This is page numbers 5299 - 5332 of the Hansard for the 18th Assembly, 3rd Session. The original version can be accessed on the Legislative Assembly's website or by contacting the Legislative Assembly Library. The word of the day was women.

Topics

Members Present

Hon. Glen Abernethy, Mr. Beaulieu, Mr. Blake, Hon. Caroline Cochrane, Ms. Julie Green, Hon. Jackson Lafferty, Hon. Bob McLeod, Hon. Robert McLeod, Mr. McNeely, Hon. Alfred Moses, Mr. Nadli, Mr. Nakimayak, Mr. O'Reilly, Hon. Wally Schumann, Hon. Louis Sebert, Mr. Simpson, Mr. Testart, Mr. Thompson, Mr. Vanthuyne

The House met at 10:01 a.m.

---Prayer

Prayer
Prayer

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The Speaker Jackson Lafferty

Good afternoon, Members. Item 2, Ministers' statements. Minister responsible for the Status of Women.

Minister's Statement 167-18(3): International Women's Day
Ministers' Statements

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Caroline Cochrane Range Lake

Mr. Speaker, I rise today to acknowledge International Women's Day. International Women's Day is held annually on March 8th to celebrate women's social, cultural, and political achievements throughout history and across nations. International Women's Day also provides an important opportunity to showcase commitments towards women's equality, to raise awareness, and to highlight initiatives towards gender parity.

The theme of this year's International Women's Day is "Better the Balance, Better the World." As the Minister responsible for the Status of Women, I am committed to achieving gender equality throughout our society. To me, the theme "Better the Balance, Better the World" means having women at the table making decisions that affect our everyday lives for the benefit of all. Women make up half the population of the Northwest Territories and the world. It is only reasonable to expect that half the people in a position of power should be women.

Mr. Speaker, gender equality is something many nations aspire to. Far too often, we fall short of achieving that goal, but it is not impossible. We have to work together to get there. Here in the Northwest Territories, we are taking steps towards gender equality. When we passed a motion in March 2018 to increase women's representation in the Legislative Assembly, we collectively said we support this initiative. When we set up the Special Committee to Increase the Representation of Women in the Legislative Assembly, we demonstrated our willingness to work together to improve the gender balance in this House and to open important public discussions on how best to do this.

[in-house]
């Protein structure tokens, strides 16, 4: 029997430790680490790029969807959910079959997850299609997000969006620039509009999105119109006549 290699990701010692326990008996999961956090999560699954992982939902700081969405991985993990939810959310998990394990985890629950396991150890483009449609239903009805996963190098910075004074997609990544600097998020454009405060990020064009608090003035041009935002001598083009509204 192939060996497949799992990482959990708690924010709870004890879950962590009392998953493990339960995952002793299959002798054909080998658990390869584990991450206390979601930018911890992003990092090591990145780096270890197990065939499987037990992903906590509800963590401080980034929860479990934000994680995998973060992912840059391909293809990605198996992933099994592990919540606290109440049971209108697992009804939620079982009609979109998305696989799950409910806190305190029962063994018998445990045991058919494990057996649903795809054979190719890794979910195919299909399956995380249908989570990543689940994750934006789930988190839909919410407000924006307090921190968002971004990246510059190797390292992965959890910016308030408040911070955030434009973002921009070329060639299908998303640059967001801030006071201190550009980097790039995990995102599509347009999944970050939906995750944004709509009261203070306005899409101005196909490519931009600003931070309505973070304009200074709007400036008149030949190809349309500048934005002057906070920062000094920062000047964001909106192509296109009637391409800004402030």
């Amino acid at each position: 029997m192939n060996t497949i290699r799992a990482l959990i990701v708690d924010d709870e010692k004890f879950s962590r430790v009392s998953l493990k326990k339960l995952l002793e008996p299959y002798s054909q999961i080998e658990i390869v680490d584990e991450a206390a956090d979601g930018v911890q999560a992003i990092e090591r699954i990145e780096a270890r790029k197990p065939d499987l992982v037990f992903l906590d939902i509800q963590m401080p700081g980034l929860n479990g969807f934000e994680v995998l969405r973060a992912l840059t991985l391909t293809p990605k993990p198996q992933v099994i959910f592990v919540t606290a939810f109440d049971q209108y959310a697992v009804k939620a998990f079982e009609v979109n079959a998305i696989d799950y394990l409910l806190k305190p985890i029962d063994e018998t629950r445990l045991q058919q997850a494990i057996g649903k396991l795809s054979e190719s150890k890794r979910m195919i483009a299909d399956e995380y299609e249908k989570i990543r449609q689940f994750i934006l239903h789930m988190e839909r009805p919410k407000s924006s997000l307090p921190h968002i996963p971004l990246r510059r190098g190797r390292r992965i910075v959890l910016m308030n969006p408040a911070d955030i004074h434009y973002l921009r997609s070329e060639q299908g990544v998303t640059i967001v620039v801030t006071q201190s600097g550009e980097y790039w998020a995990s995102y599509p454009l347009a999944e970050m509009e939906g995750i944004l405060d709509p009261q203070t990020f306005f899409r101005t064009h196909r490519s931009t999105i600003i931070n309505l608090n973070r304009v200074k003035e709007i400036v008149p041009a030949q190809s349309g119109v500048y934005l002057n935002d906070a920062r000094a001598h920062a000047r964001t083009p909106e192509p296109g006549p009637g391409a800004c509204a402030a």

There are many exciting initiatives both within and outside government right now: the Trail Blazer event, campaign schools, Ted Talks, and various leadership events.

Our young women and girls have great potential to be our future leaders. We need to provide them with the support and tools to reach that potential. Providing better access for women to education, affordable housing, healthcare, employment, and childcare helps women, but it also helps build a sustainable economy and benefits our society as a whole.

Mr. Speaker, we recognize that women continue to face gender-based barriers and discrimination. These obstacles make it difficult for women to get an equal footing. We must continue to work together to develop and implement strategies to eliminate these barriers, prevent violence against women and girls, update policies and programs to promote the development of women in leadership positions, and continue the momentum to take action to achieve gender equality.

I thank all Northwest Territories' women for their invaluable contributions to our society today and throughout the year.

Mr. Speaker, I invite each Member of the Legislative Assembly to join me in recognizing International Women's Day. Mahsi cho, Mr. Speaker.

Minister's Statement 167-18(3): International Women's Day
Ministers' Statements

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The Speaker Jackson Lafferty

Masi. Ministers' statements. Colleagues, I would like to draw your attention to visitors in the gallery. Here with us today is Lynn Turcotte from Gameti. With her are Anita Turcotte and also Bridget Huff, both from Toronto. Welcome to the Northwest Territories and welcome to our Assembly. [Translation] We also have Violet Camsell-Blondin here with us in the gallery. Welcome. [Translation ends] Item 3, Members' statements. Member for Tu Nedhe-Wiilideh.

International Women's Day and Women's Representation in Politics